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Beginner Effect of Mouthpieces on tuning

angel

New Member
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1
Hey Guys! Is it true that the mouthpiece can affect the tuning? I have a Yanigasawa 6, metal, which I have got used to playing and love the sound. But...it has not improved the sharpness after the break (Mid D is especially bad) -so when the bottom octave is in tune the upper ones are way out. It is a problem that I don't have with my Soprano (ironically.)By the way, I have an Earlham Chicargo Alto. Is it possible that another mouthpiece may help - or anythin else?? I am more experienced at playing Sop, so may have a tighter embrochure - but if this was entirely the case then surely the whole Sax would be sharp...Please any experience out there to help....Thanks!
 

Nick Wyver

noisy
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What were you playing on before? The mouthpiece can affect the tuning but I wouldn't have expected a Yanag to give any trouble. I would guess that the general sharpness in the upper octave is probably you. Middle D is often sharp on saxes of any description but the rest should be ok. If you really think about what you're doing you may find that you are unconsciously relaxing your (naturally tight?) embouchure in order to get the lower notes. How experienced is 'more experienced at playing sop'?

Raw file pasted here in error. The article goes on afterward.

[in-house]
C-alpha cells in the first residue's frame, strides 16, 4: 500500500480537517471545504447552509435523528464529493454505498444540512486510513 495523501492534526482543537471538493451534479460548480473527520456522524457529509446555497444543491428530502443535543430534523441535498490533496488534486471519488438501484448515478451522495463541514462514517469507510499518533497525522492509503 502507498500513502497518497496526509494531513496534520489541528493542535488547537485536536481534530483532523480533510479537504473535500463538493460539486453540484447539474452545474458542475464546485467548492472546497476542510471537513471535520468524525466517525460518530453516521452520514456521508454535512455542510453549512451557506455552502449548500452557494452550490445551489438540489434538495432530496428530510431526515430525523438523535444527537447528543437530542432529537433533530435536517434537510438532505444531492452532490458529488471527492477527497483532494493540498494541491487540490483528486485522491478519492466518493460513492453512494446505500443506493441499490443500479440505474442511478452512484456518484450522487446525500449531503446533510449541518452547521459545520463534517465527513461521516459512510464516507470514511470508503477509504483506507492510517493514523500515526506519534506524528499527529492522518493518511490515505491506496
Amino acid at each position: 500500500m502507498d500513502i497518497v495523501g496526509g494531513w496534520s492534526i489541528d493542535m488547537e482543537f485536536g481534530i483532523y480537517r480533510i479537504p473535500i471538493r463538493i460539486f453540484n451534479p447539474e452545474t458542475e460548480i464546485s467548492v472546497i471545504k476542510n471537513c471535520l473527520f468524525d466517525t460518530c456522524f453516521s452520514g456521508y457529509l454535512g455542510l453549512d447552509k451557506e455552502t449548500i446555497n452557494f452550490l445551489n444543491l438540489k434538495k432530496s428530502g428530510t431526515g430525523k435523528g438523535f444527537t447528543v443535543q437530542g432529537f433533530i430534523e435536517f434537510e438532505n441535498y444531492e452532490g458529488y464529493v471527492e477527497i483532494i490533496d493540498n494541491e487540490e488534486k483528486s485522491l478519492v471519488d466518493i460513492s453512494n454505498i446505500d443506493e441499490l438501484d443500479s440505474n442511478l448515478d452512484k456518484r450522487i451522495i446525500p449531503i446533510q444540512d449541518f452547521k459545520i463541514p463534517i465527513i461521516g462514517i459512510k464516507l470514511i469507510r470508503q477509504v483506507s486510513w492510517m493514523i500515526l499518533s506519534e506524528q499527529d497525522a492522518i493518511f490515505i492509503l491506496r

Does the sharpness peak at about top C and then decrease again to top F?
 

Pete Thomas

Chief of Stuff
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Hey Guys! Is it true that the mouthpiece can affect the tuning? !
Definitely. This is often a problem with older instruments and modern mouthpieces though. Usually older instruments were designed to be used with larger chambered mouthpieces. provided that everything else is OK, ie the keys are all set at the correct height, it's worth trying out some different mouthpieces.
 

Pete Thomas

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Further to that here is a bit of science:

the saxophone is a conical instrument, to be acoustically perfect, the cone would need to end at a point. This isn't possible, as there has to be a mouthpiece, so the cone is "cut off" at the end of the neck where the mouthpiece goes. The volume of the mouthpiece is supposed to equal the volume of the missing cone, hence we push or pull the mouthpiece on or off the neck to alter the volume.

BUT:

It isn't that simple, I have heard that low register tuning is achieved by volume, but upper register tuning is based purely on length.

So changing the length by pulling the mouthpiece out will add volume and length, but switching to a larger chambered mouthpiece adds volume but without adding length.

In reality, we tend to use trial and error.
 

thomsax

Well-Known Member
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3,805
If you play your sax and the the lower stack plays in tune you can check the upper stack keys (g, a .. )by slighty press the keys, Use a tuner or compare keyboard when you're blowing. If the pitch is changing in the right direction by pressing the keys it can be the key heights. It happens quite often that the keys are to open and the sax is sharp. Missing corks, bad or depressed corks ... .
 
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